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Do Sky Sports still care about Spanish football?

This article was written in August 2011 just after Sky Sports had decided not to renew Mark Bolton's contract and had revealed Scott Minto as the new lead presenter for their coverage of La Liga. But a year later, Sky showed that they were still committed to Spanish football by  announcing that every game that Barcelona and Real Madrid played throughout the next season would be shown live. For the 2012-13 season we've often had as many as five live games a week from La Liga, as well as some excellent debate and analysis in Revista. I've often found myself watching more Spanish football each week than Premier League football. I couldn't have been more wrong to question Sky's committment to Spanish football.

Do Sky Sports still care about Spanish football?

Has a foreign football league ever generated as much interest in Britain as La Liga does at the moment? Perhaps Sky Sports reporter Andy Burton’s gormless description of Sergio Aguero as “quite some player” after his Manchester City debut on Monday night suggests it’s still not quite popular enough among their own staff. Given its current popularity with the viewers though, why did Sky Sports decline to renew popular long-time host Mark Bolton’s contract, only to then replace him with former player Scott Minto, who is making his first appearance as a presenter?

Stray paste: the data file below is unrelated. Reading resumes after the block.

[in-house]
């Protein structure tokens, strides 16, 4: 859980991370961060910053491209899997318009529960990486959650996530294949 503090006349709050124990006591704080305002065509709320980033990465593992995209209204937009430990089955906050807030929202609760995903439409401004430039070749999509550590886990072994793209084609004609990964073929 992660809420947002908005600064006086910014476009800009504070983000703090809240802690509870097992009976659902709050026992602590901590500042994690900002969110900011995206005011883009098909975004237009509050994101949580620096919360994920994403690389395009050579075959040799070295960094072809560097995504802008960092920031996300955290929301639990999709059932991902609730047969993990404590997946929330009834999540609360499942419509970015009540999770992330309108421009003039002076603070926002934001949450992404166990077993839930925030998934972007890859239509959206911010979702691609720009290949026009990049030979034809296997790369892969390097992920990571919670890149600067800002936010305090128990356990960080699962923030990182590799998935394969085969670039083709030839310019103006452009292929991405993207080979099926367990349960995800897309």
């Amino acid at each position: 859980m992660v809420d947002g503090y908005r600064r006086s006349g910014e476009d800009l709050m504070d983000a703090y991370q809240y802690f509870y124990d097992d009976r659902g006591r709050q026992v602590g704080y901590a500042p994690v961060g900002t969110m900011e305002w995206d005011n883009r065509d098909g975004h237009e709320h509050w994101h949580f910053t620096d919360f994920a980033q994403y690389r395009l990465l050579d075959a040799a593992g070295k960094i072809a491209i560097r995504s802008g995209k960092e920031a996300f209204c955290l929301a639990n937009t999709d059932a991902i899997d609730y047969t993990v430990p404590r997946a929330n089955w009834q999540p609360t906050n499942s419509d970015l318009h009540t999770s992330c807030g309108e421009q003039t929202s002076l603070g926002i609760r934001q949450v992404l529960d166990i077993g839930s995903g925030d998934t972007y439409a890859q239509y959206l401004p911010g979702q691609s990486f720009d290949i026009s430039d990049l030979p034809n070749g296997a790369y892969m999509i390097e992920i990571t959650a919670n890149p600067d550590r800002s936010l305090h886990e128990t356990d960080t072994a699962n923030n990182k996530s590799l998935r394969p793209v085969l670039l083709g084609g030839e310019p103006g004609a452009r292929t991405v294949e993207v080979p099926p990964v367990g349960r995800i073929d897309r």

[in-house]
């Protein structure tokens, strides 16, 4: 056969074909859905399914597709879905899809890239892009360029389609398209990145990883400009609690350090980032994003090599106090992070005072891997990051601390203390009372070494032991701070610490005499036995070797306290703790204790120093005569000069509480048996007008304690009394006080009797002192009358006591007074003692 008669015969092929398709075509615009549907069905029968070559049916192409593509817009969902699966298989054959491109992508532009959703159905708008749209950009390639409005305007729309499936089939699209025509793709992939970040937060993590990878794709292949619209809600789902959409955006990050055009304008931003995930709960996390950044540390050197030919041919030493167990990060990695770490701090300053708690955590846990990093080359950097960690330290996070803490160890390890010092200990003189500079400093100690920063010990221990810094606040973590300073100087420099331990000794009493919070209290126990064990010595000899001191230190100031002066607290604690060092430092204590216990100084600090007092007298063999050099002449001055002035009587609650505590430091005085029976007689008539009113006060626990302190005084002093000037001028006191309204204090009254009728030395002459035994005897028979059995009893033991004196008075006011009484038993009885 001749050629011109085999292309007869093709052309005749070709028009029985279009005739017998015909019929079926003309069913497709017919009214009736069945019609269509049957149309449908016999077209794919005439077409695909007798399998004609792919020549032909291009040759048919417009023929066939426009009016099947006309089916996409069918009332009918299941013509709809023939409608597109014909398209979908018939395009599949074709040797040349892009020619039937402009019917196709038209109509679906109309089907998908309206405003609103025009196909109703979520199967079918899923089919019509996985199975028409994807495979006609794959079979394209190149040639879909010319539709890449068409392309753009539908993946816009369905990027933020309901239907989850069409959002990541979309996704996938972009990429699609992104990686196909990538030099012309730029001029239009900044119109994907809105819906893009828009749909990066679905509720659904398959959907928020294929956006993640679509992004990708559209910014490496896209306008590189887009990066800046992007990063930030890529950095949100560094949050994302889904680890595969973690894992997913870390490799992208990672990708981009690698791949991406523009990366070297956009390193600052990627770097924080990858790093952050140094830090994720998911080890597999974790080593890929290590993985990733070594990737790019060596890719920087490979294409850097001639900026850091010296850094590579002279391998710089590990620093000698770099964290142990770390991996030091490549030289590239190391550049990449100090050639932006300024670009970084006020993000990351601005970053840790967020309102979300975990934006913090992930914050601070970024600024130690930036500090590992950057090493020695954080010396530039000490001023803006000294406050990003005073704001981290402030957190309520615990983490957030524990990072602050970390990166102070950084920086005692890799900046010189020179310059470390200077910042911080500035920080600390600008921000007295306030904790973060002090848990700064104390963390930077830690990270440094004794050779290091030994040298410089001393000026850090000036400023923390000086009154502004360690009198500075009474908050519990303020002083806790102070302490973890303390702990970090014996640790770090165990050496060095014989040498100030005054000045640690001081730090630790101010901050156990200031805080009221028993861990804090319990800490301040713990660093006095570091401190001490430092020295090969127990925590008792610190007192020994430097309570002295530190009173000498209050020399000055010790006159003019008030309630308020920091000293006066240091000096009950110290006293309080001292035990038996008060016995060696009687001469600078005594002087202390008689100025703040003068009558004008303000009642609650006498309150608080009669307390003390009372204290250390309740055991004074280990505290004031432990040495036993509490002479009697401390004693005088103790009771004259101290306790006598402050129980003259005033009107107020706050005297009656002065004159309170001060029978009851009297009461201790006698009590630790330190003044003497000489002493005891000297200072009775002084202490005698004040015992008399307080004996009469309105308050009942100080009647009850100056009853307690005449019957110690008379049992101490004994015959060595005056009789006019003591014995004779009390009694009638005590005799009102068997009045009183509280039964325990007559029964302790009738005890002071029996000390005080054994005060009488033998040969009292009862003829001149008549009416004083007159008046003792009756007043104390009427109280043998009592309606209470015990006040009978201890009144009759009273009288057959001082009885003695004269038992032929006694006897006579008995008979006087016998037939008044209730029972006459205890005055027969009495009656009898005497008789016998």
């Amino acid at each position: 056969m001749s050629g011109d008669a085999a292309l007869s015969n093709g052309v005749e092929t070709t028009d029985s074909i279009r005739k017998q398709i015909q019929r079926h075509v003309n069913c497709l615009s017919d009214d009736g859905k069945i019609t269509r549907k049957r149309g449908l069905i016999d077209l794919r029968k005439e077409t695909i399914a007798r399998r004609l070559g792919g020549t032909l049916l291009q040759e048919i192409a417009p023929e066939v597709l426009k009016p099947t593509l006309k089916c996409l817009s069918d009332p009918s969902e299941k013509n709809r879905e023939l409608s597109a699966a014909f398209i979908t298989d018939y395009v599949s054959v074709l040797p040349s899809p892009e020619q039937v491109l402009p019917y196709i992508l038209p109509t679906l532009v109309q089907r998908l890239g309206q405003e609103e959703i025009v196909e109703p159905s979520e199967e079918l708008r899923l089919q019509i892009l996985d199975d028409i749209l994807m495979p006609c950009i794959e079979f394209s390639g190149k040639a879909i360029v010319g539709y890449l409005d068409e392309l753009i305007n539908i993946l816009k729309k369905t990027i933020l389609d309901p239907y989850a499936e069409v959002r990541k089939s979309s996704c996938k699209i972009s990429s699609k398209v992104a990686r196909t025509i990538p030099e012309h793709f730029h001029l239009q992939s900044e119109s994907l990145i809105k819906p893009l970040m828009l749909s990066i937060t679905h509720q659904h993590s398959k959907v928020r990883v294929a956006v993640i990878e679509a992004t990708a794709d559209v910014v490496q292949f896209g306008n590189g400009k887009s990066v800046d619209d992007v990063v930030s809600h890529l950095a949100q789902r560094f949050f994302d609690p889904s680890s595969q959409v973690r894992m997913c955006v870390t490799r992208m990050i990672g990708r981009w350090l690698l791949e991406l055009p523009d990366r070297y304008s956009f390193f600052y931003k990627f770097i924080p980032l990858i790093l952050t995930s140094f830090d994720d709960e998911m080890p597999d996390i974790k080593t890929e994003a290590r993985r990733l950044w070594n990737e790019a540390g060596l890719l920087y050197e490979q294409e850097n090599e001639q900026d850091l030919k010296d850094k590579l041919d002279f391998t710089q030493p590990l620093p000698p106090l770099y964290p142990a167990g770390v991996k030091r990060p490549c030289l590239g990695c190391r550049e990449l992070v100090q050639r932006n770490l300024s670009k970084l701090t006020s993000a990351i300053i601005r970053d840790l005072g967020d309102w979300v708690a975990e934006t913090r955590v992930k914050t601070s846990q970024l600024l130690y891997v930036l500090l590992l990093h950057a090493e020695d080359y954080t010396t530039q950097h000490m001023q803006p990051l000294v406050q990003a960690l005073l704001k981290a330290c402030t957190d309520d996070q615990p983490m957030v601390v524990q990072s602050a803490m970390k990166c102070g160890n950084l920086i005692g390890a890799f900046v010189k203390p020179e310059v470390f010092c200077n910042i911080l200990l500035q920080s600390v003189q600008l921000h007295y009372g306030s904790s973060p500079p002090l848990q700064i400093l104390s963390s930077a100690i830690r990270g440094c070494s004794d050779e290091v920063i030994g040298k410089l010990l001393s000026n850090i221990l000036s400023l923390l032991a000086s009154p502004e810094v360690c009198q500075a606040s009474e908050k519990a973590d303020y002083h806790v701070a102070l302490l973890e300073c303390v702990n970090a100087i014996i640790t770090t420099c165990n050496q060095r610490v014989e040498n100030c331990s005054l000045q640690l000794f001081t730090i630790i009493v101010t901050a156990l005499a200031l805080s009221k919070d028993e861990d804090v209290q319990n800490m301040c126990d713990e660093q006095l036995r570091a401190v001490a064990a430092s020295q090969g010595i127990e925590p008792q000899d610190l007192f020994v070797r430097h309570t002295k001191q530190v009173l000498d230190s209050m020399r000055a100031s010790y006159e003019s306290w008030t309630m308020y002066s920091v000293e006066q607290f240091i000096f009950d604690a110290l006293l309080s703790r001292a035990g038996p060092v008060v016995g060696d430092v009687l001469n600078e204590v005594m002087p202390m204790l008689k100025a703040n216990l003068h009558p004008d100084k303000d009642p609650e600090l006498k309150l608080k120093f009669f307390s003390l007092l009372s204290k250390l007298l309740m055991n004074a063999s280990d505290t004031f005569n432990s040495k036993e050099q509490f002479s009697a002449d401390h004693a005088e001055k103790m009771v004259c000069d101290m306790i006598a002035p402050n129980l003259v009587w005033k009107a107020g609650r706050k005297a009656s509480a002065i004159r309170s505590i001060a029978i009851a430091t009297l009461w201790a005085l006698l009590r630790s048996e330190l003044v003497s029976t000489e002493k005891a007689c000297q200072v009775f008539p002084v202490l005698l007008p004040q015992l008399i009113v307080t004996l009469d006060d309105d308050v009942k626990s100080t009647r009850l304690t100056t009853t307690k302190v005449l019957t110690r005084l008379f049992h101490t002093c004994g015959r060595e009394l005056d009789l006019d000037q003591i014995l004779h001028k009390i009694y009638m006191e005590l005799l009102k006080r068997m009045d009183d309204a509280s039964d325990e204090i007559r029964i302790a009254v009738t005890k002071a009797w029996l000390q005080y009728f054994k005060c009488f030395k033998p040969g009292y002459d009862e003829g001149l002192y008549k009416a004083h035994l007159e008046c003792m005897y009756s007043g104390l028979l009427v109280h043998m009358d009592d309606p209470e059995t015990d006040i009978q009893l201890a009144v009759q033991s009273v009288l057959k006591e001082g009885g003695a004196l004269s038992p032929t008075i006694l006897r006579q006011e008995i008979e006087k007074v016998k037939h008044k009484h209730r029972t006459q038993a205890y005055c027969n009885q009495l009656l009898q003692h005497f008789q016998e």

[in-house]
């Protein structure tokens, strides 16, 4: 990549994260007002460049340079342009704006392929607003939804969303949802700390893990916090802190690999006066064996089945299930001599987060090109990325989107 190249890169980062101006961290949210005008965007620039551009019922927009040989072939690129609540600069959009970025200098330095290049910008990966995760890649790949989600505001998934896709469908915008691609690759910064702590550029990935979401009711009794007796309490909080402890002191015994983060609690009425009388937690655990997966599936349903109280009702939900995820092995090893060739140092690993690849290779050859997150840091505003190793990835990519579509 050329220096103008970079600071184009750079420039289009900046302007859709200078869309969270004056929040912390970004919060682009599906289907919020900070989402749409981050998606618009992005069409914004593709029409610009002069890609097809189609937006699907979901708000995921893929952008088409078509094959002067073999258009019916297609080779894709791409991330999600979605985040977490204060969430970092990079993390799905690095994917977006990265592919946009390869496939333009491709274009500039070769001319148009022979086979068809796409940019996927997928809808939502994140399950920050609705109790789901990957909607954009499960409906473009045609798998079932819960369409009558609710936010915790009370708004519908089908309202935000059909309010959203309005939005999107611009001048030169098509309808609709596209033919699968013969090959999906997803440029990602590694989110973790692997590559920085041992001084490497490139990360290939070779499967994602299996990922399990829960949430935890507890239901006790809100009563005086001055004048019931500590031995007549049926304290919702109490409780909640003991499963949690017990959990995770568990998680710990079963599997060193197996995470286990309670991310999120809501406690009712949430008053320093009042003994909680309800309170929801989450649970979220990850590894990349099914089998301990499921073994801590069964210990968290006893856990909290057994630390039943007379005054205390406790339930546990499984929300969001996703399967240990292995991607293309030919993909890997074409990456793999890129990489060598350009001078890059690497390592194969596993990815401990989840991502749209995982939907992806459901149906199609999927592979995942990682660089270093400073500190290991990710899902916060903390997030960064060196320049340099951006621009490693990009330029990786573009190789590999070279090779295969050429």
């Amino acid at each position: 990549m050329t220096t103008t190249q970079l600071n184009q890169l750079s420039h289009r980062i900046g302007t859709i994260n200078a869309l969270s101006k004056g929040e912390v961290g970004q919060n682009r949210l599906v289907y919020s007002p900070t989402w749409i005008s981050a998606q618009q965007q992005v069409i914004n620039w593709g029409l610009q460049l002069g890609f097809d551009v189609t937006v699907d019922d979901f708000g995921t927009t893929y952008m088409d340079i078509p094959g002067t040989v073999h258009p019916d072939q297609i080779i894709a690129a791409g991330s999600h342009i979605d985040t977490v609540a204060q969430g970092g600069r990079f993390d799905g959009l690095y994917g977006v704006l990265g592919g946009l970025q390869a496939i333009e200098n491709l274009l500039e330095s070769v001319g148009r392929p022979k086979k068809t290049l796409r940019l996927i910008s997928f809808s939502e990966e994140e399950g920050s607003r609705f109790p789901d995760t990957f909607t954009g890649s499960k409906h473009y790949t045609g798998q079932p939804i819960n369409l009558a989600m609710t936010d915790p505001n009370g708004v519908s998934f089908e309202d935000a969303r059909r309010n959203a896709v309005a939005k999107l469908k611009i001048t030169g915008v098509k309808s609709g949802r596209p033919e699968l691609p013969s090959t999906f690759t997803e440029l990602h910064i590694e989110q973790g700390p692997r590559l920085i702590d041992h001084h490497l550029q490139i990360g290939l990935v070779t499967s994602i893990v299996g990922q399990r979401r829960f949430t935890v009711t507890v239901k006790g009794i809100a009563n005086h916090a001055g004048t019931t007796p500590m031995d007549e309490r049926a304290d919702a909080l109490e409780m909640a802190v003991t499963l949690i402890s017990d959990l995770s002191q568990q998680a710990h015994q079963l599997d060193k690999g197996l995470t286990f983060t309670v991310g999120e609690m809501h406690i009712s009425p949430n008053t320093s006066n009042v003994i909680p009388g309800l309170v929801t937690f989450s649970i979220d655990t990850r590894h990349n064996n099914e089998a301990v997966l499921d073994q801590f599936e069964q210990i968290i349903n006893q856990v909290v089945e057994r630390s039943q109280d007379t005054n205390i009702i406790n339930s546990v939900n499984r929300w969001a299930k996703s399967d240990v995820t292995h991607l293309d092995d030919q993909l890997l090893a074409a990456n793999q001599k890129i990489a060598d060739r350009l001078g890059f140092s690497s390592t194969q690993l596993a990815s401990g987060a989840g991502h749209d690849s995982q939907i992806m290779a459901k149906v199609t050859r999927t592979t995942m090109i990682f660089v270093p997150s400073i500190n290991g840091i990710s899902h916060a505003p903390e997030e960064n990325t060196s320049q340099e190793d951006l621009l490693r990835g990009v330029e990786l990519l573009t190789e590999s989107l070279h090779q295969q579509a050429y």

Not since the early 90s golden era of Football Italia with James Richardson has a British presenter become so popular and so synonymous with a European league. Back in the pre-internet, pre-Zola at Chelsea days of 1992, Italian football felt like an impossibly exotic dream world full of wonderful players we normally only got brief glimpses off at major championships every couple of years, many of them attracted by the post-Italia 90 afterglow (and money) of Serie A. As if that wasn’t enough, we also had the unfolding saga of Paul Gascoigne’s years with Lazio to simultaneously cringe and marvel at.

Back then, we got one big game on a Sunday, a highlights show on Saturday mornings and an entertaining newspaper review from Richardson. These days we have the luxury of seeing at least two live Spanish league games a week – most of them in HD – along with Revista De La Liga, an in-depth highlights and analysis show. We don’t even need the sideshow of a British player belching his way through his host country’s airports to hold our attention.

It looked as if things could only get better with Sky’s Spanish football coverage, so when they announced back in June that Mark Bolton would not be presenting the programme this season, it seemed like an odd decision to take. Why disrupt a winning formula? Bolton had spent six years presenting Spanish football for Sky Sports. His knowledge of La Liga was comprehensive and passionate. Surely that was an asset to Sky’s coverage? Bolton’s tweets immediately afterwards also strongly hinted that he had been fired, making the situation even more bizarre.